Ambiguities, idiosyncrasies of language a cause for laughter, consternationPeople new in our country and learning English tell me that English is very difficult to learn. One of their problems appears to be ambiguities and idiosyncrasies.
By: Bernie Hughes, Superior Telegram
People new in our country and learning English tell me that English is very difficult to learn. One of their problems appears to be ambiguities and idiosyncrasies. You can see the problem a person new to our country would have with the following headlines:
Drunk gets nine months in violin case
Grandmother of eight makes hole in one
They do illustrate ambiguities and idiosyncrasies. If you cared to Google “contract law,” you would be able to find a great number. It isn’t difficult to see how many lawyers and court personnel have some difficult work to handle as they reconcile such contract language.
The other day, I was emailed a bunch of them and decided to share a few. Easy to see that these would be difficult if you were taking a test and obligated to explain them:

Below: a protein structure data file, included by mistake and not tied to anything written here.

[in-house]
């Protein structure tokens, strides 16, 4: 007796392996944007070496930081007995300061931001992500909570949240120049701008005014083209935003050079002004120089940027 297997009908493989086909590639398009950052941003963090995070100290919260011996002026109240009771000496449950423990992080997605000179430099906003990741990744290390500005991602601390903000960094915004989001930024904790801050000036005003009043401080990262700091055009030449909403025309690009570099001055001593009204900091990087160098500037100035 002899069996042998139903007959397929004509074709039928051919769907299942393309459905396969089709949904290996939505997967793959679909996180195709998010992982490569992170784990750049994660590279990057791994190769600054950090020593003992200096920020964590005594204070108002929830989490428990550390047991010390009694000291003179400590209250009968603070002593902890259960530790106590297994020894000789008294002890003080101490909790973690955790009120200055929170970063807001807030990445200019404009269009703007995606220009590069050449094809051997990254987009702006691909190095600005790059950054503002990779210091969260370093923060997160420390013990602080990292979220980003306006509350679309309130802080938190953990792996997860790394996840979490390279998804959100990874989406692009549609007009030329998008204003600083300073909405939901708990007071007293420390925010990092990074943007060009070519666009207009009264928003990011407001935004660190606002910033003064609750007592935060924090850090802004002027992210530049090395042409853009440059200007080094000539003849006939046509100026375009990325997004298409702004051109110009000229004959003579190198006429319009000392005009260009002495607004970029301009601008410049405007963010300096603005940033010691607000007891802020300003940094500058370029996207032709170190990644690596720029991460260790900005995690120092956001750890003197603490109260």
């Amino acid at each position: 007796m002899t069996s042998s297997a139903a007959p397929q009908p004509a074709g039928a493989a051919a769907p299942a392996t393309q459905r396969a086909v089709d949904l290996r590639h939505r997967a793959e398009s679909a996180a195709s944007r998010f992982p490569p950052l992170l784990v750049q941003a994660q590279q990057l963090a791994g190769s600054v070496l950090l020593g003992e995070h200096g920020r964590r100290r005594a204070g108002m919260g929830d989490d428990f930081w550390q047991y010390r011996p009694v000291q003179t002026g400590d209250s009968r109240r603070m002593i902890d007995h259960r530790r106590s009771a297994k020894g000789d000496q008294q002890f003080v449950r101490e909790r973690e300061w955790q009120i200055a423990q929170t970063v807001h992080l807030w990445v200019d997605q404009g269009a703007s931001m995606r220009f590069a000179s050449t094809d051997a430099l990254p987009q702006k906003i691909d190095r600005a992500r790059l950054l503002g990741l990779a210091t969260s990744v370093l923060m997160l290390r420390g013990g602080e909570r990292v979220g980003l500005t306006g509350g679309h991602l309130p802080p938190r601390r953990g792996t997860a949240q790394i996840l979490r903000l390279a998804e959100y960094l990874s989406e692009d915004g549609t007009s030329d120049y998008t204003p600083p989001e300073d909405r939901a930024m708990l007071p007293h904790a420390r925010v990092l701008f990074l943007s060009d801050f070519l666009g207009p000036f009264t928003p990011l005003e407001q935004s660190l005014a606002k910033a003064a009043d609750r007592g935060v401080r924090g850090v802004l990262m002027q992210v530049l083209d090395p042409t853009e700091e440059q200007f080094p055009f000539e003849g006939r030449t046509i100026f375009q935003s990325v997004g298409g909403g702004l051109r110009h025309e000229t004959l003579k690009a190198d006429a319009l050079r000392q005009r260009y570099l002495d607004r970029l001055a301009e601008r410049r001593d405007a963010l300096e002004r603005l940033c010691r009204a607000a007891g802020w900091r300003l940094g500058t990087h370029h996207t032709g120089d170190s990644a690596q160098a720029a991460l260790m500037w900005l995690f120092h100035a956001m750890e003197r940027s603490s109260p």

If man evolved from apes and monkeys, why do we still have apes and monkeys?
If I ask a bookstore sales person where the self-help section is, will they tell me that would defeat their purpose?
Why are public toilets locked? Are they afraid someone will come in and clean them?
If a turtle has no shell are they homeless or naked?
If the police arrest a mute, do they advise them that they have the right to remain silent?
How do they get deer to cross at the yellow road signs?
Atheism is a non-prophet organization.
What was the best thing before sliced bread?
Egotists are very good about not talking about other people.
Can an atheist get insured against “Acts of God?”
How is it possible to have a civil war?
If you are trying to fail and succeed, what have you done?
Why are there signs for “Guide Dogs Only”? Dogs can’t read and their owners are blind.
Why are hemorrhoids called that instead of asteroids?
You very likely have seen others that are welcome cause for humor, but evidently illustrate the problem?
People trying to learn English as quickly as possible, find such humor an unnecessary problem.
It’s easy to understand why this causes a good deal of unnecessarily difficult learning for those new to the United States.
Bernie Hughes, Ed.D, is a retired educator who resides in Superior. He can be reached at bernie3024@